You can make a difference.
The first time Grassy Narrows First Nation Chief Rudy Turtle was asked to run for the New Democratic Party, he said no.
The second time he was asked, he thought about it.
Turtle decided to run because the social democrats had done quite a lot of work in his southern Ontario community, especially NDP MP Charlie Angus. And of all the leaders, the party's leader Jagmeet Singh was the first federal party leader to visit Grassy Narrows, and the one who had visited the area the the most.
"The north would have a voice from someone who has lived in the area their entire life, someone who has experienced the north," Turtle said just as Singh began his speech to concede the 2019 election race to fourth place.
Turtle lost Monday's election too, coming third place in a race that elected Conservative Eric Melillo in Kenora, Ontario and defeated incumbent Liberal Bob Nault.
A long-time advocate for the clean-up of mercury in the English and Wabigoon river systems – which has been impacting and poisoning Grassy Narrows and Wabaseemoong members for generations – Turtle was sad, but not disheartened by his first foray into politics.
"This is just the beginning," he said. "There will be more Indigenous candidates in the future."
As Monday night's election came to a close with a projected Liberal minority government, the poll results that have emerged thus far showed that there were wins and losses emerging for Indigenous communities.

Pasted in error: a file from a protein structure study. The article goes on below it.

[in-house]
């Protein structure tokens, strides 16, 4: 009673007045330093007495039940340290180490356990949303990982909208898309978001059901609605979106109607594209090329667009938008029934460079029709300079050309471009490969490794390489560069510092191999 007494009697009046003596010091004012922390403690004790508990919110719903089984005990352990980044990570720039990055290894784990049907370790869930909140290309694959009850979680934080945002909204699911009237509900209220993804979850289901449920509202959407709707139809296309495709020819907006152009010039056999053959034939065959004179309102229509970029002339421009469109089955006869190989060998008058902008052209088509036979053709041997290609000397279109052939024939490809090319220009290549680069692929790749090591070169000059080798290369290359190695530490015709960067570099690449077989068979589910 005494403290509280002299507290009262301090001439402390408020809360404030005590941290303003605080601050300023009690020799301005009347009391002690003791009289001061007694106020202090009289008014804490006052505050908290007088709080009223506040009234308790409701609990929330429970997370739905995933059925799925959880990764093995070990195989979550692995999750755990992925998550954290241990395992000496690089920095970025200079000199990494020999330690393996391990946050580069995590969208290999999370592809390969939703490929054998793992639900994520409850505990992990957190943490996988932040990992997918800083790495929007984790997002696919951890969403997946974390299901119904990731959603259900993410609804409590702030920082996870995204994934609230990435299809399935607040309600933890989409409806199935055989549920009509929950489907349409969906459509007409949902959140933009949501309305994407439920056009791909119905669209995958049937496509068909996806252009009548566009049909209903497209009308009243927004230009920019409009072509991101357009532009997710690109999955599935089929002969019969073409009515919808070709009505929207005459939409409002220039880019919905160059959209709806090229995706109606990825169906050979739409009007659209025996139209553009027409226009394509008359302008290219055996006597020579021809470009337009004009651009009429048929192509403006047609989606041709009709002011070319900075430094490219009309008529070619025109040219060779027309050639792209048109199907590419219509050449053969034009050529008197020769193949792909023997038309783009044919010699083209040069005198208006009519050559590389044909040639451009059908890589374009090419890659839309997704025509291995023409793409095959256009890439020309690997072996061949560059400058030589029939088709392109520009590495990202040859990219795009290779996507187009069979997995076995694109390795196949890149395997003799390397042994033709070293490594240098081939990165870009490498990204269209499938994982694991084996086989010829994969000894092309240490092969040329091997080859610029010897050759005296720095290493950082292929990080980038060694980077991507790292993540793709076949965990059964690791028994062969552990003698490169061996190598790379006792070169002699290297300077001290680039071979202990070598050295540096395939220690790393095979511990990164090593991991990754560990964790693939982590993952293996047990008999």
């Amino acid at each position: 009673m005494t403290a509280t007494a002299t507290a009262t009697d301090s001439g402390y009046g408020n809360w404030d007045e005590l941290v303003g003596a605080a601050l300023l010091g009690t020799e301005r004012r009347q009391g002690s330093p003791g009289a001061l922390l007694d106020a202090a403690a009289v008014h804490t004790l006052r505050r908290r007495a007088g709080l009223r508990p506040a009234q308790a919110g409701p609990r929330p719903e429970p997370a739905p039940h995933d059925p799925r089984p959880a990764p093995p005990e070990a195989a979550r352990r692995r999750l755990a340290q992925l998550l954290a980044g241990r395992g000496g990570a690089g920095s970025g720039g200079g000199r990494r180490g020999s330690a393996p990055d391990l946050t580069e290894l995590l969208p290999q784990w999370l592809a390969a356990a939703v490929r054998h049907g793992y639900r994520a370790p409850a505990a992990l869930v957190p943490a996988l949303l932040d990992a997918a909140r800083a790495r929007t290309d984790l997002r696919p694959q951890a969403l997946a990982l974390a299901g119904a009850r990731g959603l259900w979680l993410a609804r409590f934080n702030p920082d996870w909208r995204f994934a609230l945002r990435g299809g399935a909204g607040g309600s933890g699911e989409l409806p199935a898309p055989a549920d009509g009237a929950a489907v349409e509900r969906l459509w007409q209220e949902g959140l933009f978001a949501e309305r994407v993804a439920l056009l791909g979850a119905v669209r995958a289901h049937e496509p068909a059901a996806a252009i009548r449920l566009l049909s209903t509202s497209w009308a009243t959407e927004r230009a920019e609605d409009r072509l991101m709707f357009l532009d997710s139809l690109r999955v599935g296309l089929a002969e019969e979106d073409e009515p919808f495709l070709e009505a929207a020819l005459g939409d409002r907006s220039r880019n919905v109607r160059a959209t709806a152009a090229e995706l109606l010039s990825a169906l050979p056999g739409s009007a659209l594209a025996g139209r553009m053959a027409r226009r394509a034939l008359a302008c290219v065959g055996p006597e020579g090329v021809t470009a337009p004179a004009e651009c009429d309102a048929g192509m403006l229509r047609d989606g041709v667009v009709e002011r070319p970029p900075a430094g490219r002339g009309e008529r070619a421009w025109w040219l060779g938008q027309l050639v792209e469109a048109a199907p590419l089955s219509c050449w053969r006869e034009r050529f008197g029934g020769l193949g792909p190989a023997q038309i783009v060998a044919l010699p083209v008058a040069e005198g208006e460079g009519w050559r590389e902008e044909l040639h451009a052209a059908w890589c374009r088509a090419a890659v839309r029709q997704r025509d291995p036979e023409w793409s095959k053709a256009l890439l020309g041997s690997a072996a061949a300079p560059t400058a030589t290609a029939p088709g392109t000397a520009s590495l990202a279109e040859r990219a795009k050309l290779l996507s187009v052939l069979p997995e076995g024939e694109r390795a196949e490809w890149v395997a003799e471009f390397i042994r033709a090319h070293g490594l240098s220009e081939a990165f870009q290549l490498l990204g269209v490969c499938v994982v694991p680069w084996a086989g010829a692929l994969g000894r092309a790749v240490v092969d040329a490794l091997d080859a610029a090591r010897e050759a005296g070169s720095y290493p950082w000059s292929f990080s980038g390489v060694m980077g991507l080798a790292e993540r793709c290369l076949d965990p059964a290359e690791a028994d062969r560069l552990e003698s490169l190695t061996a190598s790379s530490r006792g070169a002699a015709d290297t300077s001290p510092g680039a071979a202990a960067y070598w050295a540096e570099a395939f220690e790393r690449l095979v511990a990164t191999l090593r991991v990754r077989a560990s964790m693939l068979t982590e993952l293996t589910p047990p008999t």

There were a record number of Indigenous candidates running in the 2019 federal election, an analysis by the Assembly of First Nations has found: at least 62 First Nations, Métis and Inuit candidates were hoping to win seats in the House of Commons.
The NDP ran the highest number of Indigenous candidates at 27. The Liberals had 18, the Greens and Conservatives each seven, and two were running for the Peoples Party of Canada.
Incumbent NDP MP Niki Ashton (a longtime ally) cruised to re-election in Churchill Keewatinok Aski – the riding with the largest Indigenous population (by numbers). Ironically, Ashton faced off against three Indigenous candidates for the Liberals, CPC and Greens.
NDP's Charlie Angus, Timmins-James Bay incumbent and longtime adovacate for Indigenous communities, was reelected to a sixth term in office.